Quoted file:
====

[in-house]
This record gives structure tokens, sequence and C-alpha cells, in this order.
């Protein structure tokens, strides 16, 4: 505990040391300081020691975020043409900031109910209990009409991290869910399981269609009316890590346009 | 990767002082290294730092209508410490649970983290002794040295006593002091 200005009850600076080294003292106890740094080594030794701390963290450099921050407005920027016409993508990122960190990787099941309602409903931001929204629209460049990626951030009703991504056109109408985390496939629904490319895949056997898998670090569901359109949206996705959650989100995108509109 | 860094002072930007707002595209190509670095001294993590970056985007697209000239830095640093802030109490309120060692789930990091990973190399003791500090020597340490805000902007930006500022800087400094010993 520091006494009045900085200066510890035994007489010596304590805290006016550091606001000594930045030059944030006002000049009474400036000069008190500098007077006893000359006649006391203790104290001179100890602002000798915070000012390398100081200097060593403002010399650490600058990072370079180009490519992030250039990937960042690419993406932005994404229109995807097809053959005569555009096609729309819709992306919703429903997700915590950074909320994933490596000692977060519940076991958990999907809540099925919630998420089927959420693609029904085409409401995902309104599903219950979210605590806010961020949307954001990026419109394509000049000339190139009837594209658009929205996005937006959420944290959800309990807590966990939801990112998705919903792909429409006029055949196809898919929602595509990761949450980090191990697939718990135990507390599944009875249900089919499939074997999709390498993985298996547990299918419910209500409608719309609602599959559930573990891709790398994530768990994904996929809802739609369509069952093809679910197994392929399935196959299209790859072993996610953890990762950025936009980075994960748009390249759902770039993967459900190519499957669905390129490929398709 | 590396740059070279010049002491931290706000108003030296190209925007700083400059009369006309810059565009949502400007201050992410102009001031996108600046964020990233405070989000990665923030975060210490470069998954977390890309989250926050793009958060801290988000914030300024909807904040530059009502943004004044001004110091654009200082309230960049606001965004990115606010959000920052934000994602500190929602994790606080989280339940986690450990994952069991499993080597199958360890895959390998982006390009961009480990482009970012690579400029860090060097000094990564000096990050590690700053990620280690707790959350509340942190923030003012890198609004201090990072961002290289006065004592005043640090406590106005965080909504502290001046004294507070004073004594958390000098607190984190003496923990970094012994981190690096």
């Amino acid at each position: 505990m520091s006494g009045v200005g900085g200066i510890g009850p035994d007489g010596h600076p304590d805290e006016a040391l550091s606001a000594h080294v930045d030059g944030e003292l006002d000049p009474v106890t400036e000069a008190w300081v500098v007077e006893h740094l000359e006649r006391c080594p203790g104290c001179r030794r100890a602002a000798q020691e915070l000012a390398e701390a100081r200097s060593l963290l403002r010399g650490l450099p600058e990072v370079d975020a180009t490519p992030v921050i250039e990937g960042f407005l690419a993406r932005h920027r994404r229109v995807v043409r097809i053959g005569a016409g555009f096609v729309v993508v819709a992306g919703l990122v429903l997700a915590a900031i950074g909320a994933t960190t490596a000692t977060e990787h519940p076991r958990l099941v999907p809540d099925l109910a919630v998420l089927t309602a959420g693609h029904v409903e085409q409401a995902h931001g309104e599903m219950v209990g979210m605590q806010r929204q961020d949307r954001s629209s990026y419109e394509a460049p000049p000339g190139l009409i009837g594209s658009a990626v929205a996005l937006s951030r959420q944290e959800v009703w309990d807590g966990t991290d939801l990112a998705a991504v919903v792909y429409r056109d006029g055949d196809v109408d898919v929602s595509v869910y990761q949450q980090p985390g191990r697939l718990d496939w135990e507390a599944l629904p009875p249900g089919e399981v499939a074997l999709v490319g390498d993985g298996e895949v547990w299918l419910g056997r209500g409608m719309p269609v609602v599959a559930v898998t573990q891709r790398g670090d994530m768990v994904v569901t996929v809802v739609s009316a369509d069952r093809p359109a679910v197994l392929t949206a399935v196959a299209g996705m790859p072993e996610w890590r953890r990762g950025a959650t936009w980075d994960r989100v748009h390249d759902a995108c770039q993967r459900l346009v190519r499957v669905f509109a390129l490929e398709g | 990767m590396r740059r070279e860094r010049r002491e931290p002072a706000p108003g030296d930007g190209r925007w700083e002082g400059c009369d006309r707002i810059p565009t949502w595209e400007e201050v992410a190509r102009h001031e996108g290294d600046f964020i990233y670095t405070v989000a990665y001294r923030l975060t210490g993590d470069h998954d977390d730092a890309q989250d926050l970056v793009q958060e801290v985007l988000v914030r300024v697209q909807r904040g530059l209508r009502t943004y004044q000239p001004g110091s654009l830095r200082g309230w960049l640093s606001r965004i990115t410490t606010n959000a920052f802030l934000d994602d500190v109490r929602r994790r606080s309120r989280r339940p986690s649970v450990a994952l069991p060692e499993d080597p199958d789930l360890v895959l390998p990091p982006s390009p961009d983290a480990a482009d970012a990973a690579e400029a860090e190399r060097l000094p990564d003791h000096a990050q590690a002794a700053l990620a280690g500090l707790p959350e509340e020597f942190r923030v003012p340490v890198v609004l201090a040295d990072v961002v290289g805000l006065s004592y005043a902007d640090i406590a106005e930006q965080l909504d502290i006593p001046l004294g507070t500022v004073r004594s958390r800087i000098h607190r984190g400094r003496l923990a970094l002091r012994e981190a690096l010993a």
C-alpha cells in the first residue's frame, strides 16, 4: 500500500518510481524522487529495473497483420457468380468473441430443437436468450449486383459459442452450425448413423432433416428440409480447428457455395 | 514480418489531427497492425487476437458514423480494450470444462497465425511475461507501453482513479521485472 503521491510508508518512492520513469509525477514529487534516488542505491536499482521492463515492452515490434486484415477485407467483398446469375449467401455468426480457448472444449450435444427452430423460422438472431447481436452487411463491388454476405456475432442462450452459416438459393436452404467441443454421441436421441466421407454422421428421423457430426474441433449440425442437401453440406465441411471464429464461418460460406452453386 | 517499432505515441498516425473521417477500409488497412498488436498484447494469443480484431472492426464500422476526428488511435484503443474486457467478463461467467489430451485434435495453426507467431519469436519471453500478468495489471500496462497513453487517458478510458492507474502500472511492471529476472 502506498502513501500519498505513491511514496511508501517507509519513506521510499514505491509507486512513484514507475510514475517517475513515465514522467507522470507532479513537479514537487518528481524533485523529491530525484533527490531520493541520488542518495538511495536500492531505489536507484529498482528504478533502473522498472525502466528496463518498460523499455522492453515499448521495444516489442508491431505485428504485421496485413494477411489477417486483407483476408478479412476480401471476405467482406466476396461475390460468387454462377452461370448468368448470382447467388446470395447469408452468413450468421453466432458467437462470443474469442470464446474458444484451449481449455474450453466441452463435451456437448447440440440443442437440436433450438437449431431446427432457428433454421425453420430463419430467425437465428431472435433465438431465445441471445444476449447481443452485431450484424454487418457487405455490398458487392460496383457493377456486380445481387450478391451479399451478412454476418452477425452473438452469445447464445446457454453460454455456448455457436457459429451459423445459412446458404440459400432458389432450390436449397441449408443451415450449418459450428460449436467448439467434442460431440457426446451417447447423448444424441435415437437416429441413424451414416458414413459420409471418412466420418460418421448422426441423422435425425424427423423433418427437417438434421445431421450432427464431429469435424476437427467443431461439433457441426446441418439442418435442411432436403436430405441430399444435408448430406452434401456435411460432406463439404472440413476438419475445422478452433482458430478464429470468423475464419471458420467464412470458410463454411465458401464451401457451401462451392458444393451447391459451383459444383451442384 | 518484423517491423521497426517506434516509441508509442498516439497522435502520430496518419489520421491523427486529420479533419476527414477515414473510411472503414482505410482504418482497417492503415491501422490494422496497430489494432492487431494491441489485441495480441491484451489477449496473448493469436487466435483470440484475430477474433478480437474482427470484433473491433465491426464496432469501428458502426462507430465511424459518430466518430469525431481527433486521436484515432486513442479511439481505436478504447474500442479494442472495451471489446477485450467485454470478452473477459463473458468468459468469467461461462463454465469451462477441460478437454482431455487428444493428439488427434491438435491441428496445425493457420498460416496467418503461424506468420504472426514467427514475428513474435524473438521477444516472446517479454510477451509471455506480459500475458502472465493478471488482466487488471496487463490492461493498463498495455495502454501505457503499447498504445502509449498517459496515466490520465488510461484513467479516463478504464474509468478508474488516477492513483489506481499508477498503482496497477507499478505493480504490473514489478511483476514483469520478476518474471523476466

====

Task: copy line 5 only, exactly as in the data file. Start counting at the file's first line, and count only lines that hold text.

C-alpha cells in the first residue's frame, strides 16, 4: 500500500518510481524522487529495473497483420457468380468473441430443437436468450449486383459459442452450425448413423432433416428440409480447428457455395 | 514480418489531427497492425487476437458514423480494450470444462497465425511475461507501453482513479521485472 503521491510508508518512492520513469509525477514529487534516488542505491536499482521492463515492452515490434486484415477485407467483398446469375449467401455468426480457448472444449450435444427452430423460422438472431447481436452487411463491388454476405456475432442462450452459416438459393436452404467441443454421441436421441466421407454422421428421423457430426474441433449440425442437401453440406465441411471464429464461418460460406452453386 | 517499432505515441498516425473521417477500409488497412498488436498484447494469443480484431472492426464500422476526428488511435484503443474486457467478463461467467489430451485434435495453426507467431519469436519471453500478468495489471500496462497513453487517458478510458492507474502500472511492471529476472 502506498502513501500519498505513491511514496511508501517507509519513506521510499514505491509507486512513484514507475510514475517517475513515465514522467507522470507532479513537479514537487518528481524533485523529491530525484533527490531520493541520488542518495538511495536500492531505489536507484529498482528504478533502473522498472525502466528496463518498460523499455522492453515499448521495444516489442508491431505485428504485421496485413494477411489477417486483407483476408478479412476480401471476405467482406466476396461475390460468387454462377452461370448468368448470382447467388446470395447469408452468413450468421453466432458467437462470443474469442470464446474458444484451449481449455474450453466441452463435451456437448447440440440443442437440436433450438437449431431446427432457428433454421425453420430463419430467425437465428431472435433465438431465445441471445444476449447481443452485431450484424454487418457487405455490398458487392460496383457493377456486380445481387450478391451479399451478412454476418452477425452473438452469445447464445446457454453460454455456448455457436457459429451459423445459412446458404440459400432458389432450390436449397441449408443451415450449418459450428460449436467448439467434442460431440457426446451417447447423448444424441435415437437416429441413424451414416458414413459420409471418412466420418460418421448422426441423422435425425424427423423433418427437417438434421445431421450432427464431429469435424476437427467443431461439433457441426446441418439442418435442411432436403436430405441430399444435408448430406452434401456435411460432406463439404472440413476438419475445422478452433482458430478464429470468423475464419471458420467464412470458410463454411465458401464451401457451401462451392458444393451447391459451383459444383451442384 | 518484423517491423521497426517506434516509441508509442498516439497522435502520430496518419489520421491523427486529420479533419476527414477515414473510411472503414482505410482504418482497417492503415491501422490494422496497430489494432492487431494491441489485441495480441491484451489477449496473448493469436487466435483470440484475430477474433478480437474482427470484433473491433465491426464496432469501428458502426462507430465511424459518430466518430469525431481527433486521436484515432486513442479511439481505436478504447474500442479494442472495451471489446477485450467485454470478452473477459463473458468468459468469467461461462463454465469451462477441460478437454482431455487428444493428439488427434491438435491441428496445425493457420498460416496467418503461424506468420504472426514467427514475428513474435524473438521477444516472446517479454510477451509471455506480459500475458502472465493478471488482466487488471496487463490492461493498463498495455495502454501505457503499447498504445502509449498517459496515466490520465488510461484513467479516463478504464474509468478508474488516477492513483489506481499508477498503482496497477507499478505493480504490473514489478511483476514483469520478476518474471523476466